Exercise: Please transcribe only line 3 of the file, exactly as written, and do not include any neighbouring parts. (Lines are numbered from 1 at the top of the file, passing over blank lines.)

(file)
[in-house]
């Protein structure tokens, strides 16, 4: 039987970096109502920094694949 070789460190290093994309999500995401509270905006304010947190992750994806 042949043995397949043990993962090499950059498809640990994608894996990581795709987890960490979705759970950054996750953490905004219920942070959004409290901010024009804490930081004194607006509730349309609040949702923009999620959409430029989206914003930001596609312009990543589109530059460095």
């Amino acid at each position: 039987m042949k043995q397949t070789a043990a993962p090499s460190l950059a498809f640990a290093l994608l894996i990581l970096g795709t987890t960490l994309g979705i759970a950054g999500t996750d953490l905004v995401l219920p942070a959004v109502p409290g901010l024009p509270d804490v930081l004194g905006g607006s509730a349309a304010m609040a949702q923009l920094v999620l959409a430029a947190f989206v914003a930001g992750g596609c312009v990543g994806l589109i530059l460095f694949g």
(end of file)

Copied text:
């Amino acid at each position: 039987m042949k043995q397949t070789a043990a993962p090499s460190l950059a498809f640990a290093l994608l894996i990581l970096g795709t987890t960490l994309g979705i759970a950054g999500t996750d953490l905004v995401l219920p942070a959004v109502p409290g901010l024009p509270d804490v930081l004194g905006g607006s509730a349309a304010m609040a949702q923009l920094v999620l959409a430029a947190f989206v914003a930001g992750g596609c312009v990543g994806l589109i530059l460095f694949g």